Marketing Expenses to Leverage
While leveraging debt can be a dangerous strategy during economic downturns, leveraging marketing strategies that work can be extremely beneficial.
Measure what Markets
In his bestselling book, Measure What Matters, legendary venture capitalist John Doerr discusses the importance of tracking the performance of the things that contribute to your mission and goals as a company.
In marketing and business generally, the term ROI, or return on investment, is thrown around in meetings and reports but rarely is it scrutinized in the way it deserves. In times of high scrutiny, like during economic recessions, the knee jerk reflex for many leaders is to simply cut the figurative budget tree down, instead of pruning back the branches.
Instead, we advocate for cooler heads to prevail, and to analyze the marketing channels and campaigns that are generating real returns on investment and double down on those. For example, if your social media marketing cannot measure a direct result in revenue, but your Google search ads or SEO strategy is responsible for driving significant traffic and revenue. It’s clear you should reduce, if not temporarily suspend your social media strategy, and double down on your search advertising and SEO efforts.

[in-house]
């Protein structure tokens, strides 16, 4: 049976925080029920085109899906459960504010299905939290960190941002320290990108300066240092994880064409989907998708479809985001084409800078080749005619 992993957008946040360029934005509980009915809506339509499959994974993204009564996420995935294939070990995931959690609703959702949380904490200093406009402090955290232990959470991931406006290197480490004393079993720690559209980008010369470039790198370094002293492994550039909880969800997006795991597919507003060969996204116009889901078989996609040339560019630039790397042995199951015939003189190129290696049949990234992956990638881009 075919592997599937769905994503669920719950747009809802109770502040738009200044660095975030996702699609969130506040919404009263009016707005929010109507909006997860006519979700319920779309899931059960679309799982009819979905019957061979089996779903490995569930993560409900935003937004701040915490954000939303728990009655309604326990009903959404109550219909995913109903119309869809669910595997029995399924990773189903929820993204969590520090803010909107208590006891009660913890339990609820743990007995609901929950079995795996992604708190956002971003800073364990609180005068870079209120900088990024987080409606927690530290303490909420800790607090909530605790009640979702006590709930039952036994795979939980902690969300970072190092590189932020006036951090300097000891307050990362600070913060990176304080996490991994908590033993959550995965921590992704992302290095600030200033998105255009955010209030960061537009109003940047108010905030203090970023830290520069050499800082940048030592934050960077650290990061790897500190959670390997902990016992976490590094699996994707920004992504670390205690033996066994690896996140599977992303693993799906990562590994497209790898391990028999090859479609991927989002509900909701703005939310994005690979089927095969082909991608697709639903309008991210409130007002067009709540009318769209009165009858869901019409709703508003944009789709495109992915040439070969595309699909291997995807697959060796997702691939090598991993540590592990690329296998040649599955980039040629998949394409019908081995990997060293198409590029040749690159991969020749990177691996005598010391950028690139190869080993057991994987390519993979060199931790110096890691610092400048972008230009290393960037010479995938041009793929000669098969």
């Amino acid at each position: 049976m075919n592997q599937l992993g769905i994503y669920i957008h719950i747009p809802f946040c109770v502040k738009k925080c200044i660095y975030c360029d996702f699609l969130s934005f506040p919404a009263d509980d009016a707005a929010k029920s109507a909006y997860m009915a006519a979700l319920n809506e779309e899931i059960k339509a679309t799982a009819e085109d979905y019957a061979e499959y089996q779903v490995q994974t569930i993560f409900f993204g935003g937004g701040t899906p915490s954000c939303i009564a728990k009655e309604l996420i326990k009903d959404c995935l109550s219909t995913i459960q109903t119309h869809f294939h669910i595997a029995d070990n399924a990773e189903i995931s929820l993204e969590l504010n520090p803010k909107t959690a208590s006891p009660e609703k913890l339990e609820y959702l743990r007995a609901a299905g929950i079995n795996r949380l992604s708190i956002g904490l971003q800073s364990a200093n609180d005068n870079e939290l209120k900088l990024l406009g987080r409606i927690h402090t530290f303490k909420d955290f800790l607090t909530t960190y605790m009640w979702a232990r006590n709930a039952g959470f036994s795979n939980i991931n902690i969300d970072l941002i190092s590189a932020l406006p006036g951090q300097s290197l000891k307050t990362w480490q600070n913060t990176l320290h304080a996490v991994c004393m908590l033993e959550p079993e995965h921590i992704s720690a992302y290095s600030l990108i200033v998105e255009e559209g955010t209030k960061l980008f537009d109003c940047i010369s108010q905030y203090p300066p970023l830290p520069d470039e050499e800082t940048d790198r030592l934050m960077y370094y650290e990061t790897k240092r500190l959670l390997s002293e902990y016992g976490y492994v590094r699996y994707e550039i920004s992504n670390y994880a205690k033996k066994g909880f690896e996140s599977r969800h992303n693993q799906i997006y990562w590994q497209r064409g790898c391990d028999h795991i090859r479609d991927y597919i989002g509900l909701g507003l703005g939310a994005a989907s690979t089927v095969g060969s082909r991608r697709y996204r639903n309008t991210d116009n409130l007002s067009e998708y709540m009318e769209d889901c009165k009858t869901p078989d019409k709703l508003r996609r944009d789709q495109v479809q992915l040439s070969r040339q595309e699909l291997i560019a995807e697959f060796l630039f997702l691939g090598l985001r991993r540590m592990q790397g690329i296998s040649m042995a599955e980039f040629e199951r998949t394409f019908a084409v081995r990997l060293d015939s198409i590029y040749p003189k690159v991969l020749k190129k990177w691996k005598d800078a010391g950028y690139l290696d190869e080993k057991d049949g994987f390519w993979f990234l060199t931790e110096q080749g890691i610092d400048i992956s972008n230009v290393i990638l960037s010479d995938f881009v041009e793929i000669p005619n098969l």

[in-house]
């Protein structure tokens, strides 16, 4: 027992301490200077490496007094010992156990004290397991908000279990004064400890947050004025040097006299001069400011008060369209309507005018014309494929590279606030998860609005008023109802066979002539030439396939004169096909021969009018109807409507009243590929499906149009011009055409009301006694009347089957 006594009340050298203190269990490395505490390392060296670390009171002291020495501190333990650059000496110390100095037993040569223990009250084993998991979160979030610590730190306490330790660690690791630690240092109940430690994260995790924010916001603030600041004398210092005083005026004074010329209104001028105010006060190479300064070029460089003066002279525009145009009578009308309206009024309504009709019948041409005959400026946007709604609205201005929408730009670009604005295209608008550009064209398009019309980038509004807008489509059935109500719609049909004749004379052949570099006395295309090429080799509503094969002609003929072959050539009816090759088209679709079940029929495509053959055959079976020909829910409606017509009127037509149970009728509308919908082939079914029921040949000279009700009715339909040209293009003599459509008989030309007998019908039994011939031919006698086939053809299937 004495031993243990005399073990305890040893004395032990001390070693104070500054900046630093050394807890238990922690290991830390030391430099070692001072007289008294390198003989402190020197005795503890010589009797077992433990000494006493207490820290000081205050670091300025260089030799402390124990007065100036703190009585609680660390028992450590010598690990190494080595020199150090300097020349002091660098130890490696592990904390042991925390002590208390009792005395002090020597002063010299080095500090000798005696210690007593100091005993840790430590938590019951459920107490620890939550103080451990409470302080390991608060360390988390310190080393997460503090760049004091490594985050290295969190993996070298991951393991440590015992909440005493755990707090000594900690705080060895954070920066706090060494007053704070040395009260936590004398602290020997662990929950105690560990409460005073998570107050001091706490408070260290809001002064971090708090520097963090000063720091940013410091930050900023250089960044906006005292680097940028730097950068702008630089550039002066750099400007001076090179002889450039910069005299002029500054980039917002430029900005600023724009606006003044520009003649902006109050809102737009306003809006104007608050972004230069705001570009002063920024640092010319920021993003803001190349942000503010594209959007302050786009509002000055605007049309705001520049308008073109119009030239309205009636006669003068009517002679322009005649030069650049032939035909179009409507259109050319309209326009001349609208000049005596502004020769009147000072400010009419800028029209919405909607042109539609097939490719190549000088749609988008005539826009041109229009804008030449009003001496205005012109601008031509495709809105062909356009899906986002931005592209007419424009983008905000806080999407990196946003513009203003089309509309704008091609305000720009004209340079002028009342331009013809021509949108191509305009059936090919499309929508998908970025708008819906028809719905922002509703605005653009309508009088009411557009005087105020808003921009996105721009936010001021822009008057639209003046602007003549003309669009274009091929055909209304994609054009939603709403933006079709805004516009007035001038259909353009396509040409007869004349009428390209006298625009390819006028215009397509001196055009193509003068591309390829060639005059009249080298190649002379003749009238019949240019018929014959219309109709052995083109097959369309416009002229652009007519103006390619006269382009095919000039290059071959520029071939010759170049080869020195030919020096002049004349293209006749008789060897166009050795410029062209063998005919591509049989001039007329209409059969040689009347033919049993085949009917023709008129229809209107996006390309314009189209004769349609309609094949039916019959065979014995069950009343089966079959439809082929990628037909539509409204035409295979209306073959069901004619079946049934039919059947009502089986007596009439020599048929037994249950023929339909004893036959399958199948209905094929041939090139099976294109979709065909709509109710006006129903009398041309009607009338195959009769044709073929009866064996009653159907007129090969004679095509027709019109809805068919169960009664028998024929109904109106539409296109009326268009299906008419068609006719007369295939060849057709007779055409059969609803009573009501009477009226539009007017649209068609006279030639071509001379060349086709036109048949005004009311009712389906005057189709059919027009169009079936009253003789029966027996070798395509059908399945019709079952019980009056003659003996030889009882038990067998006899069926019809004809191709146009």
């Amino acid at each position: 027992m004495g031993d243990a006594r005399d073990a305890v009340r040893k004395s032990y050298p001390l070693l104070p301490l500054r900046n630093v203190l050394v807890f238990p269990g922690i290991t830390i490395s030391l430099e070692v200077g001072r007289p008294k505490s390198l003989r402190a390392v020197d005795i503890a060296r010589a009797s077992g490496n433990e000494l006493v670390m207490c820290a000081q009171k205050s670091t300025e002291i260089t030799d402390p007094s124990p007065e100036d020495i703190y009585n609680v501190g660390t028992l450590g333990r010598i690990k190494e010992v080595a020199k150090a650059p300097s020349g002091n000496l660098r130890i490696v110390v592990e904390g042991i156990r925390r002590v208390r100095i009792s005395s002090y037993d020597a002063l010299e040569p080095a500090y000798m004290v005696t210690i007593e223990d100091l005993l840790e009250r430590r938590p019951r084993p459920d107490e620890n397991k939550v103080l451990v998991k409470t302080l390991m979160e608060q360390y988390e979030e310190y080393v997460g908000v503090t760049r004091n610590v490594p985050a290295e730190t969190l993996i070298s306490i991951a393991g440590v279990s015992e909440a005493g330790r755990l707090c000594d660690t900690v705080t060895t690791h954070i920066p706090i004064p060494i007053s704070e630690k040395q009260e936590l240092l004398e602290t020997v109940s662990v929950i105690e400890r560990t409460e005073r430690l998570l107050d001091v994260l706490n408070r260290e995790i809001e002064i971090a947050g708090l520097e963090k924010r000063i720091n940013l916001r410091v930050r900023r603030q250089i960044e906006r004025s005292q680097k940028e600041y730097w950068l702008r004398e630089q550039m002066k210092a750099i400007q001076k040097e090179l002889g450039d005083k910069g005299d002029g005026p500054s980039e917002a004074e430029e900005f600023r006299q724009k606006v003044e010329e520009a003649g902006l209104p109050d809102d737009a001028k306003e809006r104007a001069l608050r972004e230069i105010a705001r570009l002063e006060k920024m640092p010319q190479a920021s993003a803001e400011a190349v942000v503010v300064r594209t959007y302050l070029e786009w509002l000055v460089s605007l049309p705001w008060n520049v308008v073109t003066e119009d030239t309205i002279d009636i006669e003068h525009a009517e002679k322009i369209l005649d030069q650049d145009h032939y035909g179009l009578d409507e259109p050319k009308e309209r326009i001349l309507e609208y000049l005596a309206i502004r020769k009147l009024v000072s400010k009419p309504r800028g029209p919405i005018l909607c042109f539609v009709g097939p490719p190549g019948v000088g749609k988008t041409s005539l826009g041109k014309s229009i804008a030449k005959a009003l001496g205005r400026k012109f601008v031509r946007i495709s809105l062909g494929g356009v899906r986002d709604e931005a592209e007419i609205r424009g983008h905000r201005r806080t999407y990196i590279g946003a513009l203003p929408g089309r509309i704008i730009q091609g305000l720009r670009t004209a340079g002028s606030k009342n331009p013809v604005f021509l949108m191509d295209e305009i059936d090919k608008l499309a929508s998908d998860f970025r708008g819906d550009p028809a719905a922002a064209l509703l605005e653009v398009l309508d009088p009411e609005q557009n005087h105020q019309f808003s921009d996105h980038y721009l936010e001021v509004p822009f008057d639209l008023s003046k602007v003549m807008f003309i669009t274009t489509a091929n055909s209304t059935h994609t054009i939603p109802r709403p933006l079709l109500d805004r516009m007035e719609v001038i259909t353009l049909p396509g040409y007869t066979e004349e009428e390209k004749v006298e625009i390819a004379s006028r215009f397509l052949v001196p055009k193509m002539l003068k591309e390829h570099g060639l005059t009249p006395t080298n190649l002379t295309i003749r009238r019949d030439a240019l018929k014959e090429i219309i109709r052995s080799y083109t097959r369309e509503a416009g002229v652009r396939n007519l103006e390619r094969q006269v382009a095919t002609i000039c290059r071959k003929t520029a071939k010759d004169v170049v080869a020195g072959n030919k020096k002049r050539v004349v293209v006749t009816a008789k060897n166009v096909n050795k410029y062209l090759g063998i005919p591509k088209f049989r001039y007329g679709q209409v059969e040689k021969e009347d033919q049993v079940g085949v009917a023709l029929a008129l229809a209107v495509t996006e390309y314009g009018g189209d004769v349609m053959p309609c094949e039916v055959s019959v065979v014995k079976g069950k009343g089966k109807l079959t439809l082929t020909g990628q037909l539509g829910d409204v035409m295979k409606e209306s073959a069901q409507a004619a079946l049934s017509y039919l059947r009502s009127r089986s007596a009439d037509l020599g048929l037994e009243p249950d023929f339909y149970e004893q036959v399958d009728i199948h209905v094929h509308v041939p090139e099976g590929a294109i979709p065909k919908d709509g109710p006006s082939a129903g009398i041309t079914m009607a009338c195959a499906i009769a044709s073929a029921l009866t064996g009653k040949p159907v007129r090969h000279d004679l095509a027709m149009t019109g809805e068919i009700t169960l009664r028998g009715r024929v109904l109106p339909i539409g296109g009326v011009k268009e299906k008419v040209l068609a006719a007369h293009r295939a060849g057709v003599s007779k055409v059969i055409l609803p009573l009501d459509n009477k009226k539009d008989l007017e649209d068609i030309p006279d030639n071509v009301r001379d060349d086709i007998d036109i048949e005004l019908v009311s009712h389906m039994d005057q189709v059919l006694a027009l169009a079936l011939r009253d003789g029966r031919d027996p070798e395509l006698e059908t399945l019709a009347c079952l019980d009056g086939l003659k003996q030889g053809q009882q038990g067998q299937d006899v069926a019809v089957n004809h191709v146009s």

Reconsider What Matters
In times of reflection, we see what is truly essential to our business.
That expensive signage you had made for your offices, that branded swag for employees, and those embossed business cards for trade shows, all rendered unnecessary by the pandemic. Understand how discretionary expenses like this can be suspended indefinitely until the financial health of your business stabilizes.
It’s also important to reconsider your hiring and payroll. Can you utilize freelancers to avoid higher salaries and benefit programs dragging on your balance sheet? If you are a small business owner offering freelance services to larger enterprises, consider taking on the role of a micro-agency, sourcing other freelancers to contribute to your process and being diligent about time management. This will create a streamlined process that your clients will appreciate and reward with more business.
Continue Fiscal Responsibility Moving Forward
Let’s not think of them as budget cuts, but as balance sheet optimizations.
The businesses that have made strategic balance sheet optimizations and have not operated with unsustainable levels of debt, will come out of the market downturn in a better position than they went in.
Many business lessons will be learned the hard way during this period and will only serve to better the overall business environment in the future. Business owners and operators must learn the power of fiscal discipline and wield it responsibly in the future.
Some aspects of your business operations may change forever as a result of COVID-19, like the size of your office, the marketing strategies you leverage, and more, but one thing will remain virtually the same: fiscal responsibility. If you are struggling as a business to navigate the current economic environment, consider what expenses are driving your business forward and what expenses are holding your business back.